1. If a female agent has a hard time driving big cars and assassinating bad guys, she'd probably be happier as a secretary.

2. Corollary to #1: if you have to fire a woman for gross incompetence, make sure you replace her with a man ASAP. 

3. Flicking your cigarette butt into a coworker's drink is a fun way to show how you respect her as a colleague and an equal.

4. Surprising a rape survivor in her shower is a great way to get laid.

5. Using a woman for target practice is *definitely* a waste of good Scotch.

6. Homosexuals are bad people who will molest you at the first opportunity. 

7. Corollary to #6: any good guys who happen to be homosexual will have the decency to keep that to themselves.

8. Nerds can type on their little keyboards all they want, but if you need to crack the unbreakable computer code, let a real man take a look at it.

9. Corollary to #8: you probably shouldn't have let Poindexter play with it in the first place - he's only going to make a bigger mess.

10. It's okay to be a physically and mentally unfit alcoholic pillhead who botches jobs and gets people killed, as long as you get the bad guy.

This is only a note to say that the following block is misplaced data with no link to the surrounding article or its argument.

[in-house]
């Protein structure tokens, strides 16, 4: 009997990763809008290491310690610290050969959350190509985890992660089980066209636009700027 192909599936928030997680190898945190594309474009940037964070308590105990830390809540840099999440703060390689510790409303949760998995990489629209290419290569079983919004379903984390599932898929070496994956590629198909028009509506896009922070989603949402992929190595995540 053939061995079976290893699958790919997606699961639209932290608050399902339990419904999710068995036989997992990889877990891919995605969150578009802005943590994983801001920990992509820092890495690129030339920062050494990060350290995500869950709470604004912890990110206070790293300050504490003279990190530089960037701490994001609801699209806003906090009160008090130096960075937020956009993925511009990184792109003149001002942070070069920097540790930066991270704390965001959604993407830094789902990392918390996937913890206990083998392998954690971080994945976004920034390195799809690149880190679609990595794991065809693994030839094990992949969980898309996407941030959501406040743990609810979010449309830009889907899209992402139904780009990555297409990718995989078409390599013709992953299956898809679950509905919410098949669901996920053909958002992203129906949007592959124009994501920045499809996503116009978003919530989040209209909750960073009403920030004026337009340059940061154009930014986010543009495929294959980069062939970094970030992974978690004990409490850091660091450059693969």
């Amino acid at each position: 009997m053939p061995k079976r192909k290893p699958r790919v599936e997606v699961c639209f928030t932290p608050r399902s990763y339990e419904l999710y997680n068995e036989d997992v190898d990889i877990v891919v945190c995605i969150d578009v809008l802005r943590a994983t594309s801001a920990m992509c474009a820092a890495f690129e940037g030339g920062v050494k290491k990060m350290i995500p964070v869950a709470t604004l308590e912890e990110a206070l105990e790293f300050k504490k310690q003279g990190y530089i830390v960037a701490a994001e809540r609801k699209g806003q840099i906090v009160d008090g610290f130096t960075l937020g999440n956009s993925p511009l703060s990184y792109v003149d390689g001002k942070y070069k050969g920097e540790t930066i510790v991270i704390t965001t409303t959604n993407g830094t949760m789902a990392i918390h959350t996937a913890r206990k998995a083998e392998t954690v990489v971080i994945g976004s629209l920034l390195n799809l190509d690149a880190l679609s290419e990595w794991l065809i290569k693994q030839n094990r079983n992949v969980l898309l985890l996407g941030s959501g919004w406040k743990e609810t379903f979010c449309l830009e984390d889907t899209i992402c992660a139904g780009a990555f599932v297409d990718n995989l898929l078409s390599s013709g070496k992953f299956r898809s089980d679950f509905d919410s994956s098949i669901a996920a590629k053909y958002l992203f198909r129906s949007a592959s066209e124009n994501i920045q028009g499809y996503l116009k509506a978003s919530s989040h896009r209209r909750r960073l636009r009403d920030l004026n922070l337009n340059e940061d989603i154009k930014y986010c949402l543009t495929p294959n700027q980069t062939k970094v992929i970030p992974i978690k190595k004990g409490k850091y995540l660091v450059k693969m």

Look, I know it's supposed to be a fun spy movie, not a monumental step forward in the quest for diversity and social progress.  And I get that this is the James Bond franchise, not the MI6 Justice Friends.  He's the hero, so he's supposed to do most of the cool stuff and have all the deep and interesting flaws.

But that's exactly the problem.  If James Bond is a flawed hero, then I'm supposed to ride along in his head and root for him while he makes terrible decisions and treats women like garbage.  If he's a fundamentally broken anti-hero and we're *not* meant to identify with him, then this is basically a story about a guy who is rewarded for being a terrific asshole, mostly by virtue of being the least incompetent person in the movie.